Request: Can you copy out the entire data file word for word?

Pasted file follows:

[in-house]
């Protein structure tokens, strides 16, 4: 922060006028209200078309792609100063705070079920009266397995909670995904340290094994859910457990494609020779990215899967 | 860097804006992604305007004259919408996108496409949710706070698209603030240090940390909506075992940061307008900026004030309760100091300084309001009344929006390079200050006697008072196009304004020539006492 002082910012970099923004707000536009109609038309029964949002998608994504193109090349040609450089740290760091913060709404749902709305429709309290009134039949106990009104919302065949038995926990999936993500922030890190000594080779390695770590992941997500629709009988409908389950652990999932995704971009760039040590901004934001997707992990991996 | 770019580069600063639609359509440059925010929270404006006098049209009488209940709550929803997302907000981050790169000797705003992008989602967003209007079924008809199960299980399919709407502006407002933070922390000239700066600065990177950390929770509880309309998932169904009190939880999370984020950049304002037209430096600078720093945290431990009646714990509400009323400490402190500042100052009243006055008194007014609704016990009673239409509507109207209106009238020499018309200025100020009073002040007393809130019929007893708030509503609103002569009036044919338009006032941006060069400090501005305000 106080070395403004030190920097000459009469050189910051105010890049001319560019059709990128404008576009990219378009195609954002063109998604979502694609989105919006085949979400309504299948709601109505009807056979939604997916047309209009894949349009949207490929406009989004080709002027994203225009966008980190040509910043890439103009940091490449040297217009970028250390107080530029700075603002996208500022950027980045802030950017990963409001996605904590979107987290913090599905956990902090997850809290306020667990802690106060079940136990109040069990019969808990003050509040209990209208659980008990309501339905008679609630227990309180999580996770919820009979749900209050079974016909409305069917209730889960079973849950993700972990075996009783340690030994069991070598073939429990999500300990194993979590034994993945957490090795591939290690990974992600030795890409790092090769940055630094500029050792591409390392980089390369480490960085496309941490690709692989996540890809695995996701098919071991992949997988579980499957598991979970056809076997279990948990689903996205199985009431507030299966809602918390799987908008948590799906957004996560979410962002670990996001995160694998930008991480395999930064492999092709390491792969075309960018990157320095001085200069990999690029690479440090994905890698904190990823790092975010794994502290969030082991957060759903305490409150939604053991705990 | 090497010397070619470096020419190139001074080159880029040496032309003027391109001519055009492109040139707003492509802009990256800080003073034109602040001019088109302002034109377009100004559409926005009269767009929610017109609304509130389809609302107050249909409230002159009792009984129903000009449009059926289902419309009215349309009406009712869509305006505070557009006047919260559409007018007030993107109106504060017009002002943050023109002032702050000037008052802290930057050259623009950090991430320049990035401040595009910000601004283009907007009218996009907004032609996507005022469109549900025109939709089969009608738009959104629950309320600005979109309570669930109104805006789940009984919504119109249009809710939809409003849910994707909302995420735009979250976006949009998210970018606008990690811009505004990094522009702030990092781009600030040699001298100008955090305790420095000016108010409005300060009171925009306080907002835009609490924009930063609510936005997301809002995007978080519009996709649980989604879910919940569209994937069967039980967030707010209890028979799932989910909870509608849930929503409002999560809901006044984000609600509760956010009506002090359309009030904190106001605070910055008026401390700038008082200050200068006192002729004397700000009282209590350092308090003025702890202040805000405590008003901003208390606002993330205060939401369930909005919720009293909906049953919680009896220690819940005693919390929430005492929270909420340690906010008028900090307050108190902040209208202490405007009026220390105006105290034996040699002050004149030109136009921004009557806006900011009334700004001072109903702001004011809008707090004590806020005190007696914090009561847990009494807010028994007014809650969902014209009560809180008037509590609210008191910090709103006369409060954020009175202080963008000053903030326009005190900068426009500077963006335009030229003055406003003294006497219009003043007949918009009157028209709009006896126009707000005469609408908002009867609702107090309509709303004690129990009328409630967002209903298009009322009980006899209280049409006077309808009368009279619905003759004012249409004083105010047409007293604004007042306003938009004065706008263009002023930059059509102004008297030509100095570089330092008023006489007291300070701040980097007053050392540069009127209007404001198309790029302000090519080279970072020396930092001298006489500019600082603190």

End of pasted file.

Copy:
[in-house]
């Protein structure tokens, strides 16, 4: 922060006028209200078309792609100063705070079920009266397995909670995904340290094994859910457990494609020779990215899967 | 860097804006992604305007004259919408996108496409949710706070698209603030240090940390909506075992940061307008900026004030309760100091300084309001009344929006390079200050006697008072196009304004020539006492 002082910012970099923004707000536009109609038309029964949002998608994504193109090349040609450089740290760091913060709404749902709305429709309290009134039949106990009104919302065949038995926990999936993500922030890190000594080779390695770590992941997500629709009988409908389950652990999932995704971009760039040590901004934001997707992990991996 | 770019580069600063639609359509440059925010929270404006006098049209009488209940709550929803997302907000981050790169000797705003992008989602967003209007079924008809199960299980399919709407502006407002933070922390000239700066600065990177950390929770509880309309998932169904009190939880999370984020950049304002037209430096600078720093945290431990009646714990509400009323400490402190500042100052009243006055008194007014609704016990009673239409509507109207209106009238020499018309200025100020009073002040007393809130019929007893708030509503609103002569009036044919338009006032941006060069400090501005305000 106080070395403004030190920097000459009469050189910051105010890049001319560019059709990128404008576009990219378009195609954002063109998604979502694609989105919006085949979400309504299948709601109505009807056979939604997916047309209009894949349009949207490929406009989004080709002027994203225009966008980190040509910043890439103009940091490449040297217009970028250390107080530029700075603002996208500022950027980045802030950017990963409001996605904590979107987290913090599905956990902090997850809290306020667990802690106060079940136990109040069990019969808990003050509040209990209208659980008990309501339905008679609630227990309180999580996770919820009979749900209050079974016909409305069917209730889960079973849950993700972990075996009783340690030994069991070598073939429990999500300990194993979590034994993945957490090795591939290690990974992600030795890409790092090769940055630094500029050792591409390392980089390369480490960085496309941490690709692989996540890809695995996701098919071991992949997988579980499957598991979970056809076997279990948990689903996205199985009431507030299966809602918390799987908008948590799906957004996560979410962002670990996001995160694998930008991480395999930064492999092709390491792969075309960018990157320095001085200069990999690029690479440090994905890698904190990823790092975010794994502290969030082991957060759903305490409150939604053991705990 | 090497010397070619470096020419190139001074080159880029040496032309003027391109001519055009492109040139707003492509802009990256800080003073034109602040001019088109302002034109377009100004559409926005009269767009929610017109609304509130389809609302107050249909409230002159009792009984129903000009449009059926289902419309009215349309009406009712869509305006505070557009006047919260559409007018007030993107109106504060017009002002943050023109002032702050000037008052802290930057050259623009950090991430320049990035401040595009910000601004283009907007009218996009907004032609996507005022469109549900025109939709089969009608738009959104629950309320600005979109309570669930109104805006789940009984919504119109249009809710939809409003849910994707909302995420735009979250976006949009998210970018606008990690811009505004990094522009702030990092781009600030040699001298100008955090305790420095000016108010409005300060009171925009306080907002835009609490924009930063609510936005997301809002995007978080519009996709649980989604879910919940569209994937069967039980967030707010209890028979799932989910909870509608849930929503409002999560809901006044984000609600509760956010009506002090359309009030904190106001605070910055008026401390700038008082200050200068006192002729004397700000009282209590350092308090003025702890202040805000405590008003901003208390606002993330205060939401369930909005919720009293909906049953919680009896220690819940005693919390929430005492929270909420340690906010008028900090307050108190902040209208202490405007009026220390105006105290034996040699002050004149030109136009921004009557806006900011009334700004001072109903702001004011809008707090004590806020005190007696914090009561847990009494807010028994007014809650969902014209009560809180008037509590609210008191910090709103006369409060954020009175202080963008000053903030326009005190900068426009500077963006335009030229003055406003003294006497219009003043007949918009009157028209709009006896126009707000005469609408908002009867609702107090309509709303004690129990009328409630967002209903298009009322009980006899209280049409006077309808009368009279619905003759004012249409004083105010047409007293604004007042306003938009004065706008263009002023930059059509102004008297030509100095570089330092008023006489007291300070701040980097007053050392540069009127209007404001198309790029302000090519080279970072020396930092001298006489500019600082603190």